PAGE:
Growing number of university students relying on food banks
EDMONTON – There are a growing number of university students in Edmonton who are relying on local food banks.
Jason Wong – who’s a member of the University of Alberta Campus Food Bank Society – has seen a 74 per cent increase in food bank use year over year during the month of May, which is immediately after the school year concludes for university students.
“It especially hits us hard in September and January when term starts – when basically a lot of students are waiting for a final pay cheque to come in or a final student loan to come in.”
The campus food bank has grown significantly since its inception. The room now holds about 3,500 lbs of food.
“You know it comes down sometimes to that point where you’re making the decision between paying the tuition and eating,” says David Fischer, MacEwan University recruiter.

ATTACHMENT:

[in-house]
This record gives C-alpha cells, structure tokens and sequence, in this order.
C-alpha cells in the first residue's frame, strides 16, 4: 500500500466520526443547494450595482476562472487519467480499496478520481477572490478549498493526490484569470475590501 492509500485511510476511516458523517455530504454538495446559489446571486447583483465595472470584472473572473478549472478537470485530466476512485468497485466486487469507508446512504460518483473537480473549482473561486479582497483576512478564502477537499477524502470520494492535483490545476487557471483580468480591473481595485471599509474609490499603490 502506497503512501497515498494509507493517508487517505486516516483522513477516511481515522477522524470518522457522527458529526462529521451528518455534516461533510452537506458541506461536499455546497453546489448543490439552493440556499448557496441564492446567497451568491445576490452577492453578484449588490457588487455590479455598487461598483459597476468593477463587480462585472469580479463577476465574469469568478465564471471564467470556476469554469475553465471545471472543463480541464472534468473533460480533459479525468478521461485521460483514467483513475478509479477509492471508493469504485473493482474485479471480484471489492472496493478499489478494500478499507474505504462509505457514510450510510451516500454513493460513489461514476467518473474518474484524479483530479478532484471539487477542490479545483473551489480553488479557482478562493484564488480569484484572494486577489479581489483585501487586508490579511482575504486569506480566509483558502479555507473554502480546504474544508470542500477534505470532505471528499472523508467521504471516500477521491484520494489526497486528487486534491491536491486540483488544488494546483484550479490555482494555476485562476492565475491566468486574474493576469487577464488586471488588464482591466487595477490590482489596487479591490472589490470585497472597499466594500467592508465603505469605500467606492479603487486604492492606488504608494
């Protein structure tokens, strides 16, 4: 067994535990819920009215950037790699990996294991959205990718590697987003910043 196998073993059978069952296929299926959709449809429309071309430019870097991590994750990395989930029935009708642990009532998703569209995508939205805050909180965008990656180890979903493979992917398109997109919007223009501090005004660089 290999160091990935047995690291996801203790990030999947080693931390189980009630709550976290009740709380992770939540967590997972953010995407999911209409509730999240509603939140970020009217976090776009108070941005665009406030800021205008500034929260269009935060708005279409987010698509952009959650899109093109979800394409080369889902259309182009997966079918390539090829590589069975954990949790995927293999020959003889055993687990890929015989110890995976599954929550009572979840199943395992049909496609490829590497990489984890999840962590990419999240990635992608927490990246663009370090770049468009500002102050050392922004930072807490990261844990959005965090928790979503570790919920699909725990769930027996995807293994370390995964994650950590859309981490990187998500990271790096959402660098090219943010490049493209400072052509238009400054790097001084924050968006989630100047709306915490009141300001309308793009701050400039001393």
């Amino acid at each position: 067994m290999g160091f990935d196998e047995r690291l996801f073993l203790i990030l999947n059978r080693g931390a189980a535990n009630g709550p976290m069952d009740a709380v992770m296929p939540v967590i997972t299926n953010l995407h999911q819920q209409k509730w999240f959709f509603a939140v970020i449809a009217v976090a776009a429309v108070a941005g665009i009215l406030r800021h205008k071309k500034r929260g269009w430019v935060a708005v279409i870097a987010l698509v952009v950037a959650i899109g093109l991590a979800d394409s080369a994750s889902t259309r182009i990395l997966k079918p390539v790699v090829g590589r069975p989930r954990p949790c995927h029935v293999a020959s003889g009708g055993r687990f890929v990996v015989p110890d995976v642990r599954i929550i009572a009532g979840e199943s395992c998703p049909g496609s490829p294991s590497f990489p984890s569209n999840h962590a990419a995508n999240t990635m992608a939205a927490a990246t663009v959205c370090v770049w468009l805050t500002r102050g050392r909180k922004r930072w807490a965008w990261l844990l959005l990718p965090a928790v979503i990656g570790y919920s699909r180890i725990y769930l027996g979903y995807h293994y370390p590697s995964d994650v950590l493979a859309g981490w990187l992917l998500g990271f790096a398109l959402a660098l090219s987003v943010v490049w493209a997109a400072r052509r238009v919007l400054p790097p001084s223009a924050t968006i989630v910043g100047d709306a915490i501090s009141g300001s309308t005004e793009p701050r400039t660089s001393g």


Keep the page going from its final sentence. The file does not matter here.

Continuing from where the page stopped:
Fischer had experience with the dilemma while he was a student at MacEwan.
“It became difficult at a couple of points. I did have to use the food bank at MacEwan a couple of times myself, paying for tuition, books, everything that comes along with that, being on student loans, lines of credit from the bank.”
The Canadian Federation of Students says skyrocketing tuition fees are partly to blame for the historic student debt levels.
Nearly 425,000 students have been forced to borrow money for their education during the past year.
The average tuition for a four-year bachelor’s degree now tops $5,572 annually, according to the Canadian Federation of Students (who’s stats are based on Statistics Canada data and internal projections).
That’s an increase of more than 67 per cent versus what the average degree for a four-year college program cost in 2000 (it was $3,328 annually).